Step-by-step Guide to Growing Aubergines
Solatium melongena (fam. Solanaceae), also known as eggplant, bringall, eggfruit or guineaPerennial, cultivated as a half-hardy annual in temperate climates.
Sowing to harvesting time: about 24 weeks.
Size: plant reaches an average height of 90 cm (3’); fruits 10-25 cm (4-10”) long.
Yield: four plants per 3 m (10’) row; four fruits per plant.
Harvested young and cooked properly, aubergines are a delicious and versatile vegetable, and add a luxury touch to any meal. Because they are tropical in origin, aubergines are not often grown commercially in cool temperate climates. Those you see in the shops in summer and autumn have mostly been imported, and have prices to match. If you can provide warm growing conditions, either in a greenhouse, cold frame, or outdoors with .cloches, you can easily raise your own aubergines, and have good crops of this unusual vegetable from mid-summer onwards. They do not require a lot of growing space, and five or six plants should be more than enough for the average household. The plants, particularly when in fruit, are most attractive, and make excellent pot plants in a warm sunny room, or outdoors as foca-½ points in a mixed border.
The aubergine belongs to the same family (Solanaceae) as the tomato and potato, but it is by far the least hardy of the three, and the one requiring the most protection from sudden drops in temperature. Although treated in the kitchen as a vegetable, the edible portion is botanically a fruit—actually a very large berry filled with seeds. The type most often seen has purple shiny skin and creamy white flesh with a high water content. There are also varieties which have white, red, yellow, or striped skins, but these are not commonly available in cool temperate climates. The name ‘eggplant’ comes from one such variety, which has fruits similar to a goose egg in appearance. The shape of the fruit also varies, from roughly egg shape and squat to the more usual, elongated pear shape. Its fully grown size is between about 5 cm (2”) and 30 cm (1’), but in cool temperate climates the larger fruits rarely have time to reach their full size. Although aubergines need plenty of sunlight and warmth to succeed, given a bit of luck with the weather, or artificial heat and glass protection, you can grow good crops which will be far superior in taste to those sold in the shops.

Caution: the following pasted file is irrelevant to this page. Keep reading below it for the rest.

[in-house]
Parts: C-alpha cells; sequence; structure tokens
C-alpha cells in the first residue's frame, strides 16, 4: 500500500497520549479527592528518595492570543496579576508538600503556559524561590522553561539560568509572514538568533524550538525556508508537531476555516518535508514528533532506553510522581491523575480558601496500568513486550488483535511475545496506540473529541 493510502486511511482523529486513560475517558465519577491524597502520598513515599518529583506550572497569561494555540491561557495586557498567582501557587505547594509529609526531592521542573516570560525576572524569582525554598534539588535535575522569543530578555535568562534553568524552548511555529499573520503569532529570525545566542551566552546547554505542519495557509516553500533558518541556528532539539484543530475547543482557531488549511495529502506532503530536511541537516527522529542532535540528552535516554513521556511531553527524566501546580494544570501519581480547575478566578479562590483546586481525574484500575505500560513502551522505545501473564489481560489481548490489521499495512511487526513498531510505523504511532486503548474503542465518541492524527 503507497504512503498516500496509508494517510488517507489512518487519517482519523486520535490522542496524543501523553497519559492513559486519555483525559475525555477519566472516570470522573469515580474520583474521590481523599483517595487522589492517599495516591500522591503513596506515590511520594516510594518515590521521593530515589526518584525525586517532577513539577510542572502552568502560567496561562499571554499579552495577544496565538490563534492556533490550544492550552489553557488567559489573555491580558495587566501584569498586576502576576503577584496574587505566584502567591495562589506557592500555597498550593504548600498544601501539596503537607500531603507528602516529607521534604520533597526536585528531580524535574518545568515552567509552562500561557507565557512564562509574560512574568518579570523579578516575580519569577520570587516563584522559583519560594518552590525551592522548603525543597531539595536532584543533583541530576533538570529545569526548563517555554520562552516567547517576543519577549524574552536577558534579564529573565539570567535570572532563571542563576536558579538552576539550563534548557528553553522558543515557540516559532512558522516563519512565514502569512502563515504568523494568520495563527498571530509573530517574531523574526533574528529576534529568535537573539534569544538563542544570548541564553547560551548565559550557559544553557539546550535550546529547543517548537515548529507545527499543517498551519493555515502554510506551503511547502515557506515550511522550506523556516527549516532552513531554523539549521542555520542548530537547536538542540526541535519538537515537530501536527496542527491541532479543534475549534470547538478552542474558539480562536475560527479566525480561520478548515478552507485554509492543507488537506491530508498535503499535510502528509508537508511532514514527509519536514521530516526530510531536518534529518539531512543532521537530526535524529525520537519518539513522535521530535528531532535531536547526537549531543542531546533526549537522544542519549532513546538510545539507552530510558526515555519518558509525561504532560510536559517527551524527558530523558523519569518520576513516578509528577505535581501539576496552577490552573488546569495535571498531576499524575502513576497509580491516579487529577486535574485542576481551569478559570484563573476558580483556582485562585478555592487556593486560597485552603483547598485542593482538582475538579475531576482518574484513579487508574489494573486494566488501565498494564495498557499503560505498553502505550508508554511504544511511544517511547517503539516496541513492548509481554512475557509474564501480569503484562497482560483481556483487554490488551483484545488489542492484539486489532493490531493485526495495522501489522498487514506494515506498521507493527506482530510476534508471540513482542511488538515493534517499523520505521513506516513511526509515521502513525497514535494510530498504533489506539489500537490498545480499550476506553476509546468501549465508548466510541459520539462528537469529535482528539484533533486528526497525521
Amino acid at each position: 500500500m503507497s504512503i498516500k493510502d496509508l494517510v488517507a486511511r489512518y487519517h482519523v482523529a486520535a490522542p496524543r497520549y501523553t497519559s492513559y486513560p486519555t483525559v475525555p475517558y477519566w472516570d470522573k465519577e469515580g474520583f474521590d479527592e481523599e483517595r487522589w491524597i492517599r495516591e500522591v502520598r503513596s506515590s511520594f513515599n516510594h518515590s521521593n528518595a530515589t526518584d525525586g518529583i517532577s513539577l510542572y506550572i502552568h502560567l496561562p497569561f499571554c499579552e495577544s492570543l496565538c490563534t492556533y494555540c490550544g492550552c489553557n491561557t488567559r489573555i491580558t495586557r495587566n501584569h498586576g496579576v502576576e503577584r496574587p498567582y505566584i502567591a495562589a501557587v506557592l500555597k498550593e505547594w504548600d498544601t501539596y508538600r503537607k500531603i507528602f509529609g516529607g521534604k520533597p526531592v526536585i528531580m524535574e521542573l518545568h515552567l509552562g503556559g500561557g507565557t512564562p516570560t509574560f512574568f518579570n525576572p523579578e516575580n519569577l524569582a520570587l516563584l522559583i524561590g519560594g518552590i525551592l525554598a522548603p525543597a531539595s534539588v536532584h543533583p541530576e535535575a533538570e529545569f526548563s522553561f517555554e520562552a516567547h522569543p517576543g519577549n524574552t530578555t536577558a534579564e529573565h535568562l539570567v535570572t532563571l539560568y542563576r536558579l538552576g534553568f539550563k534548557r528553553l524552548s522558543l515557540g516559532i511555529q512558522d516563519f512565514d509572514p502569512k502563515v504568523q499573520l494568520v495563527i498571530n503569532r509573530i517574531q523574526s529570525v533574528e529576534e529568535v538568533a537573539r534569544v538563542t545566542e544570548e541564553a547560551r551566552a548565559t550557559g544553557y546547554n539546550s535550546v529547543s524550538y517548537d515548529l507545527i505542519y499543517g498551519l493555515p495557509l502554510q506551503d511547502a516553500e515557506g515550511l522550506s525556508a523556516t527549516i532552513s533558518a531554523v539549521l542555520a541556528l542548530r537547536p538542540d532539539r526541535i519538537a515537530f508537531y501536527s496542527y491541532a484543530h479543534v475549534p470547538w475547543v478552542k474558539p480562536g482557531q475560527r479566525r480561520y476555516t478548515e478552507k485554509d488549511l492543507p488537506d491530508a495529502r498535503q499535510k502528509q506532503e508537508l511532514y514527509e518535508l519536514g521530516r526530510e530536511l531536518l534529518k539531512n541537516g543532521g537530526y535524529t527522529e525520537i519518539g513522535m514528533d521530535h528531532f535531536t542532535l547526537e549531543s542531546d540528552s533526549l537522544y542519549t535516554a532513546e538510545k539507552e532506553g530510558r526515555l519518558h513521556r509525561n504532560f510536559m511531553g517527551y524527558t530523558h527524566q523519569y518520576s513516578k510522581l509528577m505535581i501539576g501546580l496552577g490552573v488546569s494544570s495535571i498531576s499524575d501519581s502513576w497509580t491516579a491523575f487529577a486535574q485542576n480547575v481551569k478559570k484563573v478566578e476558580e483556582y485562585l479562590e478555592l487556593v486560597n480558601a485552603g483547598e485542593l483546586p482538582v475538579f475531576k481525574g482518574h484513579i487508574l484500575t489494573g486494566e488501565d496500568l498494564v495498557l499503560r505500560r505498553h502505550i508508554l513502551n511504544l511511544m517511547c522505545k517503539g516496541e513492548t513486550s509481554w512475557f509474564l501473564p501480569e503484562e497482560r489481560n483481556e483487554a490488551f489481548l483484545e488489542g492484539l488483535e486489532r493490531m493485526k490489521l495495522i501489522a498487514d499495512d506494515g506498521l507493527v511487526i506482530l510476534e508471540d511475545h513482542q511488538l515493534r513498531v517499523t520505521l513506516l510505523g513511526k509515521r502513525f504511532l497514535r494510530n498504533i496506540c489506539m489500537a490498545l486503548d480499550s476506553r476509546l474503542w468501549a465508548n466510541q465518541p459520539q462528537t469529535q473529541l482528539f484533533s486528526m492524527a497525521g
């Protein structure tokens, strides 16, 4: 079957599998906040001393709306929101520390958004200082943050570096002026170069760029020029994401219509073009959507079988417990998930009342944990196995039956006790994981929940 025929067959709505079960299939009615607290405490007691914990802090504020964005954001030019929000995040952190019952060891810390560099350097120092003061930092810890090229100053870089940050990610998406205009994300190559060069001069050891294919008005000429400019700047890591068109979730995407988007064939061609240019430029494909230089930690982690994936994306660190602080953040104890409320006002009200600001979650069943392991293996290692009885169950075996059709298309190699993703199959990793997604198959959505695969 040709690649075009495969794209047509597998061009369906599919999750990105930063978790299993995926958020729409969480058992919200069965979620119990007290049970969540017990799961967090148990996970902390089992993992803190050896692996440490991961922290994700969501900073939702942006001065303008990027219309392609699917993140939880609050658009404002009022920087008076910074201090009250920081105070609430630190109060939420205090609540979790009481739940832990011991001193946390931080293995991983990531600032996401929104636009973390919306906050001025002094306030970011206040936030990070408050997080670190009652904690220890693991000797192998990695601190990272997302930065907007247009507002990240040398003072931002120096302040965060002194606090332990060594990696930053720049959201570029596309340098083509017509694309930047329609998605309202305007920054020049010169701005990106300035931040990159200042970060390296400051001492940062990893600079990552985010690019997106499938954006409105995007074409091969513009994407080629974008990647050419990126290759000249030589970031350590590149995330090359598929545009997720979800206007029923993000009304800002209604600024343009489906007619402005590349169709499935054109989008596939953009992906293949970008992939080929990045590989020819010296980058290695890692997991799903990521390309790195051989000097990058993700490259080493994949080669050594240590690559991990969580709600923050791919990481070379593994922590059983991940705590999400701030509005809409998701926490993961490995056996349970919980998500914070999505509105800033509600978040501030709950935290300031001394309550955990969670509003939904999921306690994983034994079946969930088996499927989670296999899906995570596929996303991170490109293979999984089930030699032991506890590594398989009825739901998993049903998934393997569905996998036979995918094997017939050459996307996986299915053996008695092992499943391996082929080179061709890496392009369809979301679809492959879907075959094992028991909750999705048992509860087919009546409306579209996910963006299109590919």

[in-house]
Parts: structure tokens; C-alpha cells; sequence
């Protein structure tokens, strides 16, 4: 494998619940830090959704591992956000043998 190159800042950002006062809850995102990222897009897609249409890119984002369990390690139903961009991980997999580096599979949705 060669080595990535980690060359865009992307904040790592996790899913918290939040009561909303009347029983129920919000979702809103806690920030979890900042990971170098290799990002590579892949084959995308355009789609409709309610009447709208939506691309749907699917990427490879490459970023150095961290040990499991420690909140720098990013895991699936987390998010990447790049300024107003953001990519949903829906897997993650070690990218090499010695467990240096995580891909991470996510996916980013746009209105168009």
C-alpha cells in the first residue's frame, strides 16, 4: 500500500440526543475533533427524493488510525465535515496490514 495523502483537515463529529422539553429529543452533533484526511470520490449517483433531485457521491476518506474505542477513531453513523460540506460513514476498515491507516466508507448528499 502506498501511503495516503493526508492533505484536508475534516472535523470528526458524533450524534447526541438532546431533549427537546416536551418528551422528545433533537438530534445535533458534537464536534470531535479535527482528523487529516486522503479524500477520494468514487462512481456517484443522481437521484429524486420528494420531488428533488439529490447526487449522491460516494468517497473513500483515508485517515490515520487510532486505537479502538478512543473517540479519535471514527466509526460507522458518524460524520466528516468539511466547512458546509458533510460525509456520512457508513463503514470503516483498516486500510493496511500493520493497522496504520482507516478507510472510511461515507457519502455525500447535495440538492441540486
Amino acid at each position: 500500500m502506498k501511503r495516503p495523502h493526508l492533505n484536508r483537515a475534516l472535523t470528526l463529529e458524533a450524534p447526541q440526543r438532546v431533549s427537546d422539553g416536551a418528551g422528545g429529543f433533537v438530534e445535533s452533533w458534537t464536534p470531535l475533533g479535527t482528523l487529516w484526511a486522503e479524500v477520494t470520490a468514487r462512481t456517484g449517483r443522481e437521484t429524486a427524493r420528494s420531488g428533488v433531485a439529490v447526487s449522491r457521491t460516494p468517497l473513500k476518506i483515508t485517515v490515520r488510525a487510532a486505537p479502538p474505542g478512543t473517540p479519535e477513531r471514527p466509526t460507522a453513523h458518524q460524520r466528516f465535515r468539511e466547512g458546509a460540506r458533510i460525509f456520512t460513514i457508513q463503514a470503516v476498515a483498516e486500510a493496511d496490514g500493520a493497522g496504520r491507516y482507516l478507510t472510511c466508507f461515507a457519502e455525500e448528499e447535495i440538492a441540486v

Suitable site and
Tropical in origin, aubergines have high temperature and sunlight requirements, and are tricky subjects for growing outdoors in a cool temperate climate. Even more temperamental than tomatoes, aubergines will simply fail to crop in cool, wet, sunless summers. Usually they are best grown in greenhouses, unless the summer is an exceptionally hot one, or your garden is in a very mild, sheltered area. Outside, grow them against a warm south-facing wall, or give them protection with large barn cloches.
Aubergines need fertile, well-drained soil; where they are to be grown in the greenhouse border or outdoors, dig over the soil and enrich it with gardenor well rotted manure about a month before setting out the plants.
Although it is possible, in very exceptional summers, to get crops from aubergines sown outdoors in mid to late spring, it is far safer to sow the seed under glass in early spring and transplant outdoors in early summer. Plants given this head start are more likely to produce good crops before the arrival of the first autumn frost. As with peppers and, growing aubergines in a cool temperate climate is a race against the calendar. Because the demand is small, your local garden centre or nursery is unlikely to have young aubergine plants for sale, so you will have to raise your own.
For aubergines which will be transplanted outdoors, sow the seeds in early spring. You need a minimum temperature of 18°C (64°F) for germination to take place satisfactorily, so if the weather is very cold, you will need a heated greenhouse or propagator or, alternatively, wait until the weather warms up. Sow the seeds 2.5 cm (l”) apart in a seed tray filled with sterilized compost such as that used for sowing tomato seeds. Germination is slow, and may take up to three weeks, especially if the temperature is lower than that specified, so do not panic if nothing seems to be happening. Keep the atmosphere fairly dry until theappear.
As soon as three leaves have formed, carefully prick out the seedlings into 7.5 cm (3”) pots filled with a good potting compost. From this stage onwards, the temperature can be somewhat lower, but do not let it fall below 10°C (50°F), particularly at night. Keep them well watered, and when the roots have filled the pot, probably sometime during late 3 spring, pot them on into 15 cm (6”) pots, filled with a richer potting compost than that used previously.